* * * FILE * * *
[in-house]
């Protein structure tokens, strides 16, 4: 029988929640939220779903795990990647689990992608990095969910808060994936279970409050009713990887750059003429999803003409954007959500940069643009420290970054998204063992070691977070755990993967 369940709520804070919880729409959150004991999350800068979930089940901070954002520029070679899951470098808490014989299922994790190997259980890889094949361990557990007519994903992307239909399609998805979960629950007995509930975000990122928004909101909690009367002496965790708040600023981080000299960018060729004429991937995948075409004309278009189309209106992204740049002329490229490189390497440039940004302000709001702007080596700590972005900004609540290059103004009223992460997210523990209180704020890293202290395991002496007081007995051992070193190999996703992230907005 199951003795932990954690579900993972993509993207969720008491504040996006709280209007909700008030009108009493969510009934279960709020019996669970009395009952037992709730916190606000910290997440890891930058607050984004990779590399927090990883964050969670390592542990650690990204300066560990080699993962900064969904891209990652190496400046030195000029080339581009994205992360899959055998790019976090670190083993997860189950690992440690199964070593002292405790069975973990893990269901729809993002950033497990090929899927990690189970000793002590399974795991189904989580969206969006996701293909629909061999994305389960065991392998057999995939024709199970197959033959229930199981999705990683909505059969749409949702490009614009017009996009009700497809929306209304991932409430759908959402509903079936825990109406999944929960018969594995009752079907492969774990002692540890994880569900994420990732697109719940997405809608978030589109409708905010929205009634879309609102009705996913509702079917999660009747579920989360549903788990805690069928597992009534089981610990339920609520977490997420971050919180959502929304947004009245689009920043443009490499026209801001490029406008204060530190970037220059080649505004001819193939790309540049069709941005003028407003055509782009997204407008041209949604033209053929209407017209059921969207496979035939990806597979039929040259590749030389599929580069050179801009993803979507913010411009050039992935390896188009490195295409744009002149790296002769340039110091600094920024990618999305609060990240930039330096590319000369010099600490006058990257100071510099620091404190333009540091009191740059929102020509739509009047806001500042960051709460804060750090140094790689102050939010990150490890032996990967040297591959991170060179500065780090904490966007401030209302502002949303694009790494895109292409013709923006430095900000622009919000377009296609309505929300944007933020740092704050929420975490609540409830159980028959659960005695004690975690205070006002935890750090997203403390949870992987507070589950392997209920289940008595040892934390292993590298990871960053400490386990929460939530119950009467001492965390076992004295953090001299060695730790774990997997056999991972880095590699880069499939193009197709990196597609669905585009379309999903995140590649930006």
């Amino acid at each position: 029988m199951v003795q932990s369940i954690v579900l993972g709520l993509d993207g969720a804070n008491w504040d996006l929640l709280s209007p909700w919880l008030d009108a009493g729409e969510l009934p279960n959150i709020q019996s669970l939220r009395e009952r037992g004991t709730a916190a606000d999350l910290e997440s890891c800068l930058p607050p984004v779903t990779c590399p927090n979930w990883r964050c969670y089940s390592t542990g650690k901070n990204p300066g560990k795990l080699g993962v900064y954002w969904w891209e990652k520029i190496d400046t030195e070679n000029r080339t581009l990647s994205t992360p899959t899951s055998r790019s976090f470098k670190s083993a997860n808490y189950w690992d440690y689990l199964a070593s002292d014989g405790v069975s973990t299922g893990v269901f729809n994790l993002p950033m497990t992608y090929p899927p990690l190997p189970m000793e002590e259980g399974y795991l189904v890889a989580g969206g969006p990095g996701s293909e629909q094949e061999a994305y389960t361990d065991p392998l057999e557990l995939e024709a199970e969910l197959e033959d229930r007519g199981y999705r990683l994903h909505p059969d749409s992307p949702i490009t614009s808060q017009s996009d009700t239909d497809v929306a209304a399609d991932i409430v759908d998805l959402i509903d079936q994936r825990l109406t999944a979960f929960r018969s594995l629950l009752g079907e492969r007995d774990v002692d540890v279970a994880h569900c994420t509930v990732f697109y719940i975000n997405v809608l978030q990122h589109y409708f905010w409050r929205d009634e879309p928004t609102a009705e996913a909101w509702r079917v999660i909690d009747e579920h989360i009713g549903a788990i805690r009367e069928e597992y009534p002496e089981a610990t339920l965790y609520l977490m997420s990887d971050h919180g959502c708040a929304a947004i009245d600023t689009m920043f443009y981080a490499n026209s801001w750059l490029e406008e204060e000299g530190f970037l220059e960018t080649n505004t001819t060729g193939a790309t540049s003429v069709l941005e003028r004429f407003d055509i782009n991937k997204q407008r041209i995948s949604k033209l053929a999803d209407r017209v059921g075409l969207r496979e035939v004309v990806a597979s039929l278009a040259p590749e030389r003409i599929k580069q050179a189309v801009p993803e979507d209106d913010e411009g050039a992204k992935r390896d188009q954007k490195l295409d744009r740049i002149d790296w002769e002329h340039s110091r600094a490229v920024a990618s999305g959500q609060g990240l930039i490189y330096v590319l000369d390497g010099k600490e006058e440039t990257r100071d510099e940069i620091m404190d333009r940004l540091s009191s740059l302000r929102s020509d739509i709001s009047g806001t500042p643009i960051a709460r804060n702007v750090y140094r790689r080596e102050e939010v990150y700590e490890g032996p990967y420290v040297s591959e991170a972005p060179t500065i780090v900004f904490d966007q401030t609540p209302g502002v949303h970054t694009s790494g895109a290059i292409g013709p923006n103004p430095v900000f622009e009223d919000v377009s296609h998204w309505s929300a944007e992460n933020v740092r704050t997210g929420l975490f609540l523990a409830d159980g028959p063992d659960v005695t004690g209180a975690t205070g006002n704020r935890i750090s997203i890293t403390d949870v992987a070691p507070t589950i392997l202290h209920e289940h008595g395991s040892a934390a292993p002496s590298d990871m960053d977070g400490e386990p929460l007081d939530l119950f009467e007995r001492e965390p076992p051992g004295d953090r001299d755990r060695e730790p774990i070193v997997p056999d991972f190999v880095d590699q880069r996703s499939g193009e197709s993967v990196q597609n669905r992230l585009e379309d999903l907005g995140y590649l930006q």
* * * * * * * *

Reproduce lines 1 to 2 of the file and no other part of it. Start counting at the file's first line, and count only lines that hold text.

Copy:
[in-house]
């Protein structure tokens, strides 16, 4: 029988929640939220779903795990990647689990992608990095969910808060994936279970409050009713990887750059003429999803003409954007959500940069643009420290970054998204063992070691977070755990993967 369940709520804070919880729409959150004991999350800068979930089940901070954002520029070679899951470098808490014989299922994790190997259980890889094949361990557990007519994903992307239909399609998805979960629950007995509930975000990122928004909101909690009367002496965790708040600023981080000299960018060729004429991937995948075409004309278009189309209106992204740049002329490229490189390497440039940004302000709001702007080596700590972005900004609540290059103004009223992460997210523990209180704020890293202290395991002496007081007995051992070193190999996703992230907005 199951003795932990954690579900993972993509993207969720008491504040996006709280209007909700008030009108009493969510009934279960709020019996669970009395009952037992709730916190606000910290997440890891930058607050984004990779590399927090990883964050969670390592542990650690990204300066560990080699993962900064969904891209990652190496400046030195000029080339581009994205992360899959055998790019976090670190083993997860189950690992440690199964070593002292405790069975973990893990269901729809993002950033497990090929899927990690189970000793002590399974795991189904989580969206969006996701293909629909061999994305389960065991392998057999995939024709199970197959033959229930199981999705990683909505059969749409949702490009614009017009996009009700497809929306209304991932409430759908959402509903079936825990109406999944929960018969594995009752079907492969774990002692540890994880569900994420990732697109719940997405809608978030589109409708905010929205009634879309609102009705996913509702079917999660009747579920989360549903788990805690069928597992009534089981610990339920609520977490997420971050919180959502929304947004009245689009920043443009490499026209801001490029406008204060530190970037220059080649505004001819193939790309540049069709941005003028407003055509782009997204407008041209949604033209053929209407017209059921969207496979035939990806597979039929040259590749030389599929580069050179801009993803979507913010411009050039992935390896188009490195295409744009002149790296002769340039110091600094920024990618999305609060990240930039330096590319000369010099600490006058990257100071510099620091404190333009540091009191740059929102020509739509009047806001500042960051709460804060750090140094790689102050939010990150490890032996990967040297591959991170060179500065780090904490966007401030209302502002949303694009790494895109292409013709923006430095900000622009919000377009296609309505929300944007933020740092704050929420975490609540409830159980028959659960005695004690975690205070006002935890750090997203403390949870992987507070589950392997209920289940008595040892934390292993590298990871960053400490386990929460939530119950009467001492965390076992004295953090001299060695730790774990997997056999991972880095590699880069499939193009197709990196597609669905585009379309999903995140590649930006």